for Titus
. . . for Titus
My breath is now.
For Titus Reinarz, the 50 year old


No one in the world, past or present, exposes his feelings, his character and his emotions like a creative artist. His thoughts, his perception, his inspiration and his lively enthusiasm are turned into clear grafic images which take form and build bridges of both communication and unity to fellow human beings. Emotional processes and imagination develop a firm expression and occasionally reach the higher level of timeless validity.



The 50th birthday is a special day for many people. A day to review life, a day to remember. Titus Reinarz, the sculptor from Germany's Rhineland, has every reason to be thankful. He was born in Bad Honnef in 1948, son of an equally well-known and competent sculptor, whose artistic talent he has so clearly inherited. He received his first training as sculptor and stonemason under the watchful eyes of Hans-Gerhard Biermann and Theodor Bogler, the Benedictine monk who himself was grown up from the Bauhaus-school and was therefore more than capable of setting standards. After his training at Maria Laach, Titus Reinarz studied sculpture and architectural sculpture under Professors K. Schwippert and H. K. Burgeff at the Cologne College of Art and Design. He was a master scholar of Prof. Burgeff from 1974, and from 1981 to 1992 he worked as a Lecturer at the Cologne College of Art and Design. In 1985 he received a scholarship from the Villa Massimo in Rome at the Casa Baldi in Olevano Romano, south of Rome.

Despite the uncertainty of the present age, Titus Reinarz chanced becoming an independent Artist in 1992 and established his studio in Sinzig-Löhndorf, supported and accompanied by his affectionate wife Gisela.

When looking back on his activities to date, both his dynamic energy and his artistic versatility are to be admired. The discerning observer can feel the creative passion which is demonstrated by his artistic endeavour in many areas of activity. Initially his activities could be described as architectural art which included waterspouts on Churches, chapters, animal statues, satanic images and holy figures as well as the sensitive creation of church interiors which are intended to demonstrate to believers the holy paths to God in an understandable language. Altars, tabernacles, pillars, pulpits, pews of the priest and the eternal lights on altars are prime objects. The sacred themes in the interiors of Churches are things which demand theological knowledge and the strength to create the christian message of belief in a convincing manner which reaches the heart of mankind.

It is here that Titus Reinarz enters the area of "narrative theology" and he has the art of combining elegance of material with artistic impression. His period of residence in Italy and his subsequent visits to an all-inspiring Tuscany were of great assistance when choosing materials. It is not rare for local German materials such as basalt, tufa and sandstone to be combined with marble from Carrara resulting in astounding beauty.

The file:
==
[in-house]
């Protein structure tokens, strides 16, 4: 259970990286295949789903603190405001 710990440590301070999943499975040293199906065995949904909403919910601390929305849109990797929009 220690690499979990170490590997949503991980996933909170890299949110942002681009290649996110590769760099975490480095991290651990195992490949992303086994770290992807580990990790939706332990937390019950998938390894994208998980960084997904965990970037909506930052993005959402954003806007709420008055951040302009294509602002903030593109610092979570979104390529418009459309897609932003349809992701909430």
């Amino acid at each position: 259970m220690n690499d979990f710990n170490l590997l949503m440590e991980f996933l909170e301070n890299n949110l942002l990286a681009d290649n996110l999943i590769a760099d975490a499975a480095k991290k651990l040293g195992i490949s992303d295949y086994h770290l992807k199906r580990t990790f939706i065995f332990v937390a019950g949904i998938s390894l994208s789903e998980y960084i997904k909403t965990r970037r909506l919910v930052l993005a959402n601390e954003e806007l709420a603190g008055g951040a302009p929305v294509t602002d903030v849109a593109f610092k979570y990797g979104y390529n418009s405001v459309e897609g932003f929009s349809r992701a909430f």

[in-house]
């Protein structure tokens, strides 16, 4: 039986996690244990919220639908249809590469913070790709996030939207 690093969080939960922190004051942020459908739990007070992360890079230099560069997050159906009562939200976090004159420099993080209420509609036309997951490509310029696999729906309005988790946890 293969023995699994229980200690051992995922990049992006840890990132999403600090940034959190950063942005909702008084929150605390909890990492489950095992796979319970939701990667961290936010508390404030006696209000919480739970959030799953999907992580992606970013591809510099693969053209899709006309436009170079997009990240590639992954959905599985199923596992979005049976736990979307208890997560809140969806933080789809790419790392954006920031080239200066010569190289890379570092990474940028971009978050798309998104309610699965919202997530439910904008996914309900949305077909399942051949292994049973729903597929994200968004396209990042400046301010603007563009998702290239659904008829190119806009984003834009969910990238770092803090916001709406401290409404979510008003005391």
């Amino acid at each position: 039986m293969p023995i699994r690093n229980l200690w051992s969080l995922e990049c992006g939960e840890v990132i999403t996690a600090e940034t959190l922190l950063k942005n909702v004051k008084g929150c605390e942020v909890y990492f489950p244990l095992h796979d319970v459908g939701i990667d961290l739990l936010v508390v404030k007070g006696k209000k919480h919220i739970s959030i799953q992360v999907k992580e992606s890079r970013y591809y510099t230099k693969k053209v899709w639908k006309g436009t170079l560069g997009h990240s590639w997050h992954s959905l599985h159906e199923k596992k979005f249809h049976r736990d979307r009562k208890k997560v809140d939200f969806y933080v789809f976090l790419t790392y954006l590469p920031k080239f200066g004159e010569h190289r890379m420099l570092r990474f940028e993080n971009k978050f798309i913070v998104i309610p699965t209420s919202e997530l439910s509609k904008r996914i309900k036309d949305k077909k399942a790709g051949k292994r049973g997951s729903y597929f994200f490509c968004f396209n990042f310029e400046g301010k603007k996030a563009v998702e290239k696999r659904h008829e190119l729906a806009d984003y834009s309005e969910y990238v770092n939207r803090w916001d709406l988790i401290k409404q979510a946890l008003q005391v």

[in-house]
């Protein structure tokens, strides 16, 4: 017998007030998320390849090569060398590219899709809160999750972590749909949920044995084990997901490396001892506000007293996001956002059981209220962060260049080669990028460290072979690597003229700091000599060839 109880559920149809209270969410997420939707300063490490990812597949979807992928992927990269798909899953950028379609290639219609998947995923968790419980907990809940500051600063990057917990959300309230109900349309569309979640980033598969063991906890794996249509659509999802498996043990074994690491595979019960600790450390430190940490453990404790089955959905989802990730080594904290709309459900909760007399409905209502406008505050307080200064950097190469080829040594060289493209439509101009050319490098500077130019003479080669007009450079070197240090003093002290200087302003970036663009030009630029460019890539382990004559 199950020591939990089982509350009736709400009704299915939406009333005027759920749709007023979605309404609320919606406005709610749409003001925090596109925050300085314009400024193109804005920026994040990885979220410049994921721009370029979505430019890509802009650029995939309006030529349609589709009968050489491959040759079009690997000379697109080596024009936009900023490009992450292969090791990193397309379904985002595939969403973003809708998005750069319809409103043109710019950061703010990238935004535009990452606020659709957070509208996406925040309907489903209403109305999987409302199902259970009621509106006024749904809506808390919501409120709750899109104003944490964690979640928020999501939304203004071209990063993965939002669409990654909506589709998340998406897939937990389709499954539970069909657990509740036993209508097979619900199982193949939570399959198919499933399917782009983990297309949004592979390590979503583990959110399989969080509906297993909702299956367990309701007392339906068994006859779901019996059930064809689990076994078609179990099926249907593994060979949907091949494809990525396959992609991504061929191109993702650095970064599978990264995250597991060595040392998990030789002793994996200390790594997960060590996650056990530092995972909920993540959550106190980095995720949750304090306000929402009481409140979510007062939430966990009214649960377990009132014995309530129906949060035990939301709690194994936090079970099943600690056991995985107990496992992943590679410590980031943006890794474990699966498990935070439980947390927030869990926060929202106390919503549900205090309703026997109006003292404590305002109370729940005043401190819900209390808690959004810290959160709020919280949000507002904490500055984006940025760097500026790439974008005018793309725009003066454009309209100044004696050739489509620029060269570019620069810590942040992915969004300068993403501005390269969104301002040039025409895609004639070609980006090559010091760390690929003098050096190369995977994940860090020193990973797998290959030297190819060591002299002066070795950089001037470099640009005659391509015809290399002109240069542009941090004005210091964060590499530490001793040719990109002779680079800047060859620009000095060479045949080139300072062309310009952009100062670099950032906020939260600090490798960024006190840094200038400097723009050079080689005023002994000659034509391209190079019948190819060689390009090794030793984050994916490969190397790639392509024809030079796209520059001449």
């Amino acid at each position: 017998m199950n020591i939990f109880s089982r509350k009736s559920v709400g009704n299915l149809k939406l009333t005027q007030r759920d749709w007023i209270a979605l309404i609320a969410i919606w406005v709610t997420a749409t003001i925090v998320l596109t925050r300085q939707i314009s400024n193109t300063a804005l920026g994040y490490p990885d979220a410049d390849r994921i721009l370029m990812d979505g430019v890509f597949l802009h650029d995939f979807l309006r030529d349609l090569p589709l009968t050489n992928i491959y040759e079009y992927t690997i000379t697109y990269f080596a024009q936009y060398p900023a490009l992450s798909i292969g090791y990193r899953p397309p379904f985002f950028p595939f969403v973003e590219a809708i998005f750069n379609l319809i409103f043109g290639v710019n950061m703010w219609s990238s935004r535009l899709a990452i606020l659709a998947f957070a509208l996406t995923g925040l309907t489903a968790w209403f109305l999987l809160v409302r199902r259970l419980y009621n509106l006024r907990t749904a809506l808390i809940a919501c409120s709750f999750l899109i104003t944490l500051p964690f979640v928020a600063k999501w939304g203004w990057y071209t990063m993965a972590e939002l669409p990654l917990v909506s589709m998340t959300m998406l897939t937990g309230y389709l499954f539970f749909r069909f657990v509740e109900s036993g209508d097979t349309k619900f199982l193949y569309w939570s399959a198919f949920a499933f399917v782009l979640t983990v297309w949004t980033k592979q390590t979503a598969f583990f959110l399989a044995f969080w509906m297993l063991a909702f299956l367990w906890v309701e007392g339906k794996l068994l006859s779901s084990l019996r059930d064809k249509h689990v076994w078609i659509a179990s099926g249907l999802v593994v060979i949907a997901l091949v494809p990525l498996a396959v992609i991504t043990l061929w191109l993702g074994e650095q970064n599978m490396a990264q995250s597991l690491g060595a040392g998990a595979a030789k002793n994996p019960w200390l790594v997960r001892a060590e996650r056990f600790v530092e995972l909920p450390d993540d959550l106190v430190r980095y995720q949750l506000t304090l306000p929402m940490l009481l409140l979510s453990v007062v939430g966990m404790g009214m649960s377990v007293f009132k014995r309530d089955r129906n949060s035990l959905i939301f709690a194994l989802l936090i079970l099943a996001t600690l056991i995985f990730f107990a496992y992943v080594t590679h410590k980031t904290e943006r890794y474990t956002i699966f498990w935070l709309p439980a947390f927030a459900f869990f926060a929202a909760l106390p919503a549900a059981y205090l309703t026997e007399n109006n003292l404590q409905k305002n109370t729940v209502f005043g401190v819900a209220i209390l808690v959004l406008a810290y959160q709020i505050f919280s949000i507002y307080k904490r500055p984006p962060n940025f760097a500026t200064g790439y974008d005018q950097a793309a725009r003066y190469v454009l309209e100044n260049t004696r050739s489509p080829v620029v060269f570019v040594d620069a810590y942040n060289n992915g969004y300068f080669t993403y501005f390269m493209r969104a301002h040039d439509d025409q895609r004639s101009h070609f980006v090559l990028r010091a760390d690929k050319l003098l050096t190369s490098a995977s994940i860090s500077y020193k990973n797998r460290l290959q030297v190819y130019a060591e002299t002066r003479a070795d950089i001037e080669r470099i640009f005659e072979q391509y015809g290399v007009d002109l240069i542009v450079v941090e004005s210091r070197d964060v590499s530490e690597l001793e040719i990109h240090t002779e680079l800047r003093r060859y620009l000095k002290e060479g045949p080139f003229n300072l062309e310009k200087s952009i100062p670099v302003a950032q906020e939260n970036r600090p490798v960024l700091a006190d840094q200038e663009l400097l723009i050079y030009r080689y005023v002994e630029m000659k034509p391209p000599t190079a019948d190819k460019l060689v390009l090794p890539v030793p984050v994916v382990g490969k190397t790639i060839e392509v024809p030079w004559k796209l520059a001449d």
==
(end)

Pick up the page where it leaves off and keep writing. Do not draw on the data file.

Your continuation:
A second area of activity stems from his admiration of the artistic talents of Italian craftsmen. Both his large and small works for public and private clients are mainly cast in Tuscany, and have an in- teresting, individual form as well as an unusual alloy mix, illustrating an almost sensuous way of life. It would go beyond the scope of this statement if one were to attempt to list or interpret the innumerable themes.

Nevertheless one area of his artistic abilities deserves a mention. His pencil drawings of landscapes in Tuscany. They expose the rare talent of bringing important features to the forefront while cleverly and abstractly banishing the unimportant.

All this has grown during the years of quite practice and individual development thanks to considerable modesty and patience.

I would like to quote a poem from Rose Ausländer which fits ideally his present age to show my heartfelt attachment to Titus Reinarz and his wife Gisela.

The poetess says:

                In my deepest dream
                the earth weeps
                blood

                Stars
                laugh in my eyes

                When children come to me
                with colourful questions
                go to Socrates
                I answer

                The past
                has moulded me
                I have
                inherited the future

                My breath is
                now
                


Does this not mean that heaven and earth, as dream and reality, as suffering and desire, have entered this artist and person? He too will have questions to answer. Much is to be found in the wisdom of the aged (Socrates).

He feels obliged to answer by way of his personal charisma. To solve the mysteries of this creation which he copies and interprets artistically. Even he stands under the influence of a powerful tradition (Past). He too strives for the future like all men.

With his abilities as man and artist he consoles, he encourages, he shows footpaths which can be followed. He feels an inner commitment to the present, the hot pulsating breath of now and to his future duty to mankind which commits him to give light and pleasure.

Pater Drutmar Cremer OSB
Prior of the Monastery of Maria Laach
Head of the Art Workshop
and artistic Printshop of Maria Laach
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